David Cameron’s Conservatives roared to a surprise majority victory in this week’s General Election (May 7), drawing to a close an election dogfight filled with plenty of The Thick Of It style blunders and moments of marvel. Because at times British politics can be so depressing only Morrissey could understand, here’s the road to the 2015 General Election results mapped out in Moz lyrics…
One of the big stories of the election was the worrying gains beer-swigging far-righters UKIP have made since last time at the polls (2010), with party leader Nigel Farage plumbing almost pantomime depths of bastardry en route to the polls. Nadirs include alleged racist remarks and declaring breastfeeding mums should "cover up" in public.
Early reports suggested a frosty relationship between PM David Cameron and London mayor Boris Johnson, who if tabloid papers are to be believed has had an eye on the PM's Tory leadership in the past. Boris threw his considerable weight behind Cameron in the end.
Oh dear, Nick Clegg. Five years ago, Britain was in the throes of Cleggmania. Half a decade on, a bruising coalition with the Tories and a tonne of broken promises later, in the run up to the vote Clegg was faced with the very real prospect that he may lose his seat in his Sheffield constituency.
July 2014 saw Cameron attempt to shake up his backbench with a surprising cabinet reshuffle that saw Michael Gove leave his post as Education Secretary for the less senior role of Government Chief Whip.
Ah Russell, you sweet and tender hooligan, you. The comedian grabbed headlines in an interview with Jeremy Paxman by urging young voters not to take part in May's election, before doing a U-turn days before the big day, telling subscribers to his YouTube channel to go Labour. Shame the voter registration had by this point been and gone.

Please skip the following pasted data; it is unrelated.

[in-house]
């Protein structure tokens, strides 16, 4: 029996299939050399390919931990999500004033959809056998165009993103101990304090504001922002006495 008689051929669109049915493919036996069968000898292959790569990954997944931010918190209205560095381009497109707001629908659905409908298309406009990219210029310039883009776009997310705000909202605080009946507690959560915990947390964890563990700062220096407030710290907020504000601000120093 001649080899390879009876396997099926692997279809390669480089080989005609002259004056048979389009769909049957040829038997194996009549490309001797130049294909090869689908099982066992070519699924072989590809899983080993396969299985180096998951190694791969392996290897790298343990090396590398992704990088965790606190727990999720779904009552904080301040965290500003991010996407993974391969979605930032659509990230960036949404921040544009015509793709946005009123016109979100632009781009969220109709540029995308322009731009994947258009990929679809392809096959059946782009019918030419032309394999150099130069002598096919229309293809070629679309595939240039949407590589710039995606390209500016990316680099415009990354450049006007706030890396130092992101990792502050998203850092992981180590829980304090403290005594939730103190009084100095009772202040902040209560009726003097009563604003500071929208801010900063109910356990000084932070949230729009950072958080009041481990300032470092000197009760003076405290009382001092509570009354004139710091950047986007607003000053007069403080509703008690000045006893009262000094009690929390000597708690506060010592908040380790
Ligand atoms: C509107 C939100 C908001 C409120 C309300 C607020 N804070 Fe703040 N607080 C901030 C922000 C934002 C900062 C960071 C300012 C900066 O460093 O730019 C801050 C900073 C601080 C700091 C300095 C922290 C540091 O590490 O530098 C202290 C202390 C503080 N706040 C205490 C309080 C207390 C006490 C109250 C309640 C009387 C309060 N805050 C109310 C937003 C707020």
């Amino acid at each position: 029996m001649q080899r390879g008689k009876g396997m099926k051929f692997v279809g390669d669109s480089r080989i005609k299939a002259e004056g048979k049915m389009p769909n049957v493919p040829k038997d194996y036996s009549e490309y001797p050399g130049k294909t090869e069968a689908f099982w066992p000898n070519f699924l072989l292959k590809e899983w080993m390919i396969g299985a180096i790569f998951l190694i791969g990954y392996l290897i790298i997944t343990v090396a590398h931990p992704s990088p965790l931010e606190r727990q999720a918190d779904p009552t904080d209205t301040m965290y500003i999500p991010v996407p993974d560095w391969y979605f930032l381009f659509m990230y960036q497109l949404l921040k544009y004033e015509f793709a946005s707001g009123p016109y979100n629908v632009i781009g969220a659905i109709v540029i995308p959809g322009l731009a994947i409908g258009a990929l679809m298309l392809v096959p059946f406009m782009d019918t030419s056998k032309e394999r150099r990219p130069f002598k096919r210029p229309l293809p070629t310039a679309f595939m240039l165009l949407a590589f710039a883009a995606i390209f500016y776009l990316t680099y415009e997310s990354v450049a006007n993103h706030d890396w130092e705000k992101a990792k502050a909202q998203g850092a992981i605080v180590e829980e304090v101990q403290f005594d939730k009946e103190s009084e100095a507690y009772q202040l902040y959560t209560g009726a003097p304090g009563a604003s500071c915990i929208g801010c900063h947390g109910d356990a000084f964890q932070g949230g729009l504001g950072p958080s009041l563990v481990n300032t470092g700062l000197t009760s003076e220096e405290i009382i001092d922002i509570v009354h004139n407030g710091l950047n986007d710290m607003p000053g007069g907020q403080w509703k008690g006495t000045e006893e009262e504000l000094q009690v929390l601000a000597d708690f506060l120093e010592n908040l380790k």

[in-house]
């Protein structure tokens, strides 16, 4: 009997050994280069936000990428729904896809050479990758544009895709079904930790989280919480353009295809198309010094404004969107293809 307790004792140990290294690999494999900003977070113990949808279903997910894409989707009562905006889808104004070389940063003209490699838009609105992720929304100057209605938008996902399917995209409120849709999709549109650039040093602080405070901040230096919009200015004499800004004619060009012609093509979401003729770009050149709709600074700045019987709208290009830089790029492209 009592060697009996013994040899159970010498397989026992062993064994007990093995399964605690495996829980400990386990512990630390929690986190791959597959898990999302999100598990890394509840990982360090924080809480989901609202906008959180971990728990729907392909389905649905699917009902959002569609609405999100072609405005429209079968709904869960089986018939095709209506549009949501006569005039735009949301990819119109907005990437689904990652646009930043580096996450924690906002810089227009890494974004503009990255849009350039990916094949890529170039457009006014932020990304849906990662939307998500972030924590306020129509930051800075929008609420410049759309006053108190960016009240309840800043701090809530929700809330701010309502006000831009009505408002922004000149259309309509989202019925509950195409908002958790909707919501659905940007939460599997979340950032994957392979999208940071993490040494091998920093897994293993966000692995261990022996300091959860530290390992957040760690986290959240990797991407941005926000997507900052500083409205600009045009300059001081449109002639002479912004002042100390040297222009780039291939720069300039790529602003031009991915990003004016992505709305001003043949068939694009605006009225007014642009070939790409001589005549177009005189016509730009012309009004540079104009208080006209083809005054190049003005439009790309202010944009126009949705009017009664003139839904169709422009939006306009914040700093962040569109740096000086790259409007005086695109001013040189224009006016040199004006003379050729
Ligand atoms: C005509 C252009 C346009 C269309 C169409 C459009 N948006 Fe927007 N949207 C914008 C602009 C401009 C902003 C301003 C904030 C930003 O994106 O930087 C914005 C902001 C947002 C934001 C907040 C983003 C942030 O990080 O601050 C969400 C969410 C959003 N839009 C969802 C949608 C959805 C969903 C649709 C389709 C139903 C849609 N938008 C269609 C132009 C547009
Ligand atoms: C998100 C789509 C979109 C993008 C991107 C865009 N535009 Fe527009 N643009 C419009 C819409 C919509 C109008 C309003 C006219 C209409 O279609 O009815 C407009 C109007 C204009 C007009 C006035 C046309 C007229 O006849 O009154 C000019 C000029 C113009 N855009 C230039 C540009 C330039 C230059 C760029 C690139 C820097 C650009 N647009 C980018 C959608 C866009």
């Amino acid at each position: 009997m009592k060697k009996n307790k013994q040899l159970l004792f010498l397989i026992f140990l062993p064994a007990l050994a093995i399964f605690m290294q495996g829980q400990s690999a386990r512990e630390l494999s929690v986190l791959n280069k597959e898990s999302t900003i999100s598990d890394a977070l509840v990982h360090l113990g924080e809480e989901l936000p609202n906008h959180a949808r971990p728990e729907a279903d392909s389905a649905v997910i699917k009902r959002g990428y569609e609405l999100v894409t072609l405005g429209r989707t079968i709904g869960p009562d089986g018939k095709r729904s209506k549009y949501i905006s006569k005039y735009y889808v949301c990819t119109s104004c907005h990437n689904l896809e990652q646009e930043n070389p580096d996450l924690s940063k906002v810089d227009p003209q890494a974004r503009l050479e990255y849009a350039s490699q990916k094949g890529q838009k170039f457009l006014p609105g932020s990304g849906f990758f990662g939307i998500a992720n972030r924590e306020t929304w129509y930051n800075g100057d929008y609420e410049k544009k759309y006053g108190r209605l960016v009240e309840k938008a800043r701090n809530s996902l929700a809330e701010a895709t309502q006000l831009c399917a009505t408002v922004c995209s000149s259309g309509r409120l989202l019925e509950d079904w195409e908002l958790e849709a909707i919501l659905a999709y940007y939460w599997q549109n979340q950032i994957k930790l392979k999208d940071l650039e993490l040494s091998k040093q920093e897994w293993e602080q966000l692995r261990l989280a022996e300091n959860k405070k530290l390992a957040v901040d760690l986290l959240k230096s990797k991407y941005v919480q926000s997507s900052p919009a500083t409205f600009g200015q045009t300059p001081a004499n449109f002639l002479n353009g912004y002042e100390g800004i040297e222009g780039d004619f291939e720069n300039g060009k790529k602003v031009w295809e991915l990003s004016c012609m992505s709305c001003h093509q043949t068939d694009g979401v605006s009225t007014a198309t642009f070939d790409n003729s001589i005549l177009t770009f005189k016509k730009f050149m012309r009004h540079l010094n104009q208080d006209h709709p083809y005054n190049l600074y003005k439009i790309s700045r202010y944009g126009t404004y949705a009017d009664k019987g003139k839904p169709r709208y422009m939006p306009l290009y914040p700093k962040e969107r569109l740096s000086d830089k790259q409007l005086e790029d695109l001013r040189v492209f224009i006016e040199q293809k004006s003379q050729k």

Support for UKIP continued to grow as the election grew nearer, spouting regular and continued verbal white noise about "bladdy foreigners" to anyone and everyone, the delightful bunch.
The thing about going into an election having broken loads of promises you made last time around, notably on tuition fees, which instead of being abolished rose three-fold during his time in the Coalition, is people tend to be a bit suspect of you. Meaning Nick Clegg spent much of the campaign promising not to break any more promises.
Poor Ed. Snapped grabbing an innocuous bite, his funny face became fodder for countless newspapers, who argued "IF HE CAN'T EAT A BACON SANDWICH PROPERLY, HOW CAN HE RUN THE NATION?!"
And anyways, it's not exactly like Cameron's without his culinary quirks. Eating a hot dog with a knife and fork. A knife and fork?
Not a double decker, but Labour's pink bus, sent touring the nation to encourage women to vote, was accused of being patronising to women and widely mocked. Something of a PR car crash.
Weirdly, Miliband - or Milibae as he became known to some - was turned into a political pin-up by the #Milifandom hashtag, which spread like wildfire across Twitter in April 2015.
As the dust settles on the election, some are arguing Miliband should have been more open to a deal with the Scottish National Party, led by Nicola Sturgeon, whose popularity sky-rocketed on the back of September's narrow Indy Referendum. Instead he ruled out any kind of coalition between Labour and the SNP. Oops.
"Am I tough enough? Hell yeah I'm tough enough!" Ed memorably told Paxman in the run-up to the vote, after the presented suggested Vladamir Putin could tear him to shreds in any kind of argument over international affairs.
When asked what sort of people should be allowed to migrate to Britain, Farage said: “People who do not have HIV, to be frank. That’s a good start." What a charmer.
The vote was predicted to be close, but the Tories ended up wiping the floor with Ed Miliband's Labour party. Ed promptly stepped down from his post as party leader.
And there we have it. The Conservatives swept to a majority. Another five years under the rule of this charming man...